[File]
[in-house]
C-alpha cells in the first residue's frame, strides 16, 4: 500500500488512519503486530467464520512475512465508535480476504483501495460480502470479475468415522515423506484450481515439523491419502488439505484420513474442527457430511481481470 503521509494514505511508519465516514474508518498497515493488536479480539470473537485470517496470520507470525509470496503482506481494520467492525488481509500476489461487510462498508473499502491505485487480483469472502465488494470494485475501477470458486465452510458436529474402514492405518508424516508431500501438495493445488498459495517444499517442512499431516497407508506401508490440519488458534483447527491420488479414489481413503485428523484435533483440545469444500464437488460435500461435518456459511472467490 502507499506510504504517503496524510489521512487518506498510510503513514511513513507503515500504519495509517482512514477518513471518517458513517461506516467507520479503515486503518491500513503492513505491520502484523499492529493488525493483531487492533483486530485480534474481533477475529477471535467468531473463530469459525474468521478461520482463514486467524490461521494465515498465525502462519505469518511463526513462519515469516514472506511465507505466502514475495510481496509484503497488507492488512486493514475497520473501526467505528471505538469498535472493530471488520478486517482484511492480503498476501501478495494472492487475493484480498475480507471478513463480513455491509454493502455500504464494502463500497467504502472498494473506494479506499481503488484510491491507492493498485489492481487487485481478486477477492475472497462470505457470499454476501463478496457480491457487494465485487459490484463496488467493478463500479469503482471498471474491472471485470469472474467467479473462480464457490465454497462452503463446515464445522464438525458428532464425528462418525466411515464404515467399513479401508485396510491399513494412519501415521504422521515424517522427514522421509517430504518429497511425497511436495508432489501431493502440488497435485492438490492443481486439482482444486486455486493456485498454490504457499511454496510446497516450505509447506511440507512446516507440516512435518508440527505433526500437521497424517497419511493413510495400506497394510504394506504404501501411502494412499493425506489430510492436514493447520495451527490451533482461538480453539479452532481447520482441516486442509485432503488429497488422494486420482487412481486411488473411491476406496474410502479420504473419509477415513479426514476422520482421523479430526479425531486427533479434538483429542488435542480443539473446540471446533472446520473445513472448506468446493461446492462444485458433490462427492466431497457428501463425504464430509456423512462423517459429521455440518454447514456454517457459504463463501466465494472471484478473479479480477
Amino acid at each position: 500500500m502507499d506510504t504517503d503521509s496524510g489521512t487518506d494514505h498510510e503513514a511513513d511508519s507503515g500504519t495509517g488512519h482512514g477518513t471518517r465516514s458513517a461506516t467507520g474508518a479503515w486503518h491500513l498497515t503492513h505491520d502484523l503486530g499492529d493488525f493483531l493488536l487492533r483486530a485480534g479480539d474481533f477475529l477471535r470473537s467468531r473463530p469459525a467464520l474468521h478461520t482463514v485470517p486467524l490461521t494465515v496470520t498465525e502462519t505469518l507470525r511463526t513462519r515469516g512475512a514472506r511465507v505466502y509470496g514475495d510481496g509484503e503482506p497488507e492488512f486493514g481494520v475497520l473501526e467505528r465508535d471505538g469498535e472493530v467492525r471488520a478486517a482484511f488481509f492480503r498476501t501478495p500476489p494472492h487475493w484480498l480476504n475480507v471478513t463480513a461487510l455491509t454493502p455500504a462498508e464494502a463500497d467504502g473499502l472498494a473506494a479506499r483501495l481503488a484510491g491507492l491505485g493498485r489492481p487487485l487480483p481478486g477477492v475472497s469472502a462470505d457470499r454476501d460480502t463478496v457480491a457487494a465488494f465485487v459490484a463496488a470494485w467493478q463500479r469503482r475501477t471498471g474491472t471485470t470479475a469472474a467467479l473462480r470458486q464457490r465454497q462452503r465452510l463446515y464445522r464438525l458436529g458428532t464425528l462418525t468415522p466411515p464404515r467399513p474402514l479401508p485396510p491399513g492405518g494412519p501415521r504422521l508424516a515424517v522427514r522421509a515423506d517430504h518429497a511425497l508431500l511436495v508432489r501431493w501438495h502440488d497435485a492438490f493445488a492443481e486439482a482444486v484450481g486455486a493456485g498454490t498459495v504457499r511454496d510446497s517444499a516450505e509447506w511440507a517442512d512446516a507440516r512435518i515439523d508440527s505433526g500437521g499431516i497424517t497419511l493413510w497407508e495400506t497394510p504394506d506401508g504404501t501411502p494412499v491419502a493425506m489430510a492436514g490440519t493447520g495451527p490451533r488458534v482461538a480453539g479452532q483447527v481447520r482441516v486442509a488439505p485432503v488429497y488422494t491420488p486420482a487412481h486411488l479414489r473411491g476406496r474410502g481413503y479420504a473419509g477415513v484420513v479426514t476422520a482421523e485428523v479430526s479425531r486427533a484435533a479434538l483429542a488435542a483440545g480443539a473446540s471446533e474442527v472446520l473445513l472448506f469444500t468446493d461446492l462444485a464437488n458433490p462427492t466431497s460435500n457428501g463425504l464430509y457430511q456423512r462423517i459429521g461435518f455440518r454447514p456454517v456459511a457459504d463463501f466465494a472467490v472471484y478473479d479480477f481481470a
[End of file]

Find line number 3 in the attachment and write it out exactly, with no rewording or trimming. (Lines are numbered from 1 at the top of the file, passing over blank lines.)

Amino acid at each position: 500500500m502507499d506510504t504517503d503521509s496524510g489521512t487518506d494514505h498510510e503513514a511513513d511508519s507503515g500504519t495509517g488512519h482512514g477518513t471518517r465516514s458513517a461506516t467507520g474508518a479503515w486503518h491500513l498497515t503492513h505491520d502484523l503486530g499492529d493488525f493483531l493488536l487492533r483486530a485480534g479480539d474481533f477475529l477471535r470473537s467468531r473463530p469459525a467464520l474468521h478461520t482463514v485470517p486467524l490461521t494465515v496470520t498465525e502462519t505469518l507470525r511463526t513462519r515469516g512475512a514472506r511465507v505466502y509470496g514475495d510481496g509484503e503482506p497488507e492488512f486493514g481494520v475497520l473501526e467505528r465508535d471505538g469498535e472493530v467492525r471488520a478486517a482484511f488481509f492480503r498476501t501478495p500476489p494472492h487475493w484480498l480476504n475480507v471478513t463480513a461487510l455491509t454493502p455500504a462498508e464494502a463500497d467504502g473499502l472498494a473506494a479506499r483501495l481503488a484510491g491507492l491505485g493498485r489492481p487487485l487480483p481478486g477477492v475472497s469472502a462470505d457470499r454476501d460480502t463478496v457480491a457487494a465488494f465485487v459490484a463496488a470494485w467493478q463500479r469503482r475501477t471498471g474491472t471485470t470479475a469472474a467467479l473462480r470458486q464457490r465454497q462452503r465452510l463446515y464445522r464438525l458436529g458428532t464425528l462418525t468415522p466411515p464404515r467399513p474402514l479401508p485396510p491399513g492405518g494412519p501415521r504422521l508424516a515424517v522427514r522421509a515423506d517430504h518429497a511425497l508431500l511436495v508432489r501431493w501438495h502440488d497435485a492438490f493445488a492443481e486439482a482444486v484450481g486455486a493456485g498454490t498459495v504457499r511454496d510446497s517444499a516450505e509447506w511440507a517442512d512446516a507440516r512435518i515439523d508440527s505433526g500437521g499431516i497424517t497419511l493413510w497407508e495400506t497394510p504394506d506401508g504404501t501411502p494412499v491419502a493425506m489430510a492436514g490440519t493447520g495451527p490451533r488458534v482461538a480453539g479452532q483447527v481447520r482441516v486442509a488439505p485432503v488429497y488422494t491420488p486420482a487412481h486411488l479414489r473411491g476406496r474410502g481413503y479420504a473419509g477415513v484420513v479426514t476422520a482421523e485428523v479430526s479425531r486427533a484435533a479434538l483429542a488435542a483440545g480443539a473446540s471446533e474442527v472446520l473445513l472448506f469444500t468446493d461446492l462444485a464437488n458433490p462427492t466431497s460435500n457428501g463425504l464430509y457430511q456423512r462423517i459429521g461435518f455440518r454447514p456454517v456459511a457459504d463463501f466465494a472467490v472471484y478473479d479480477f481481470a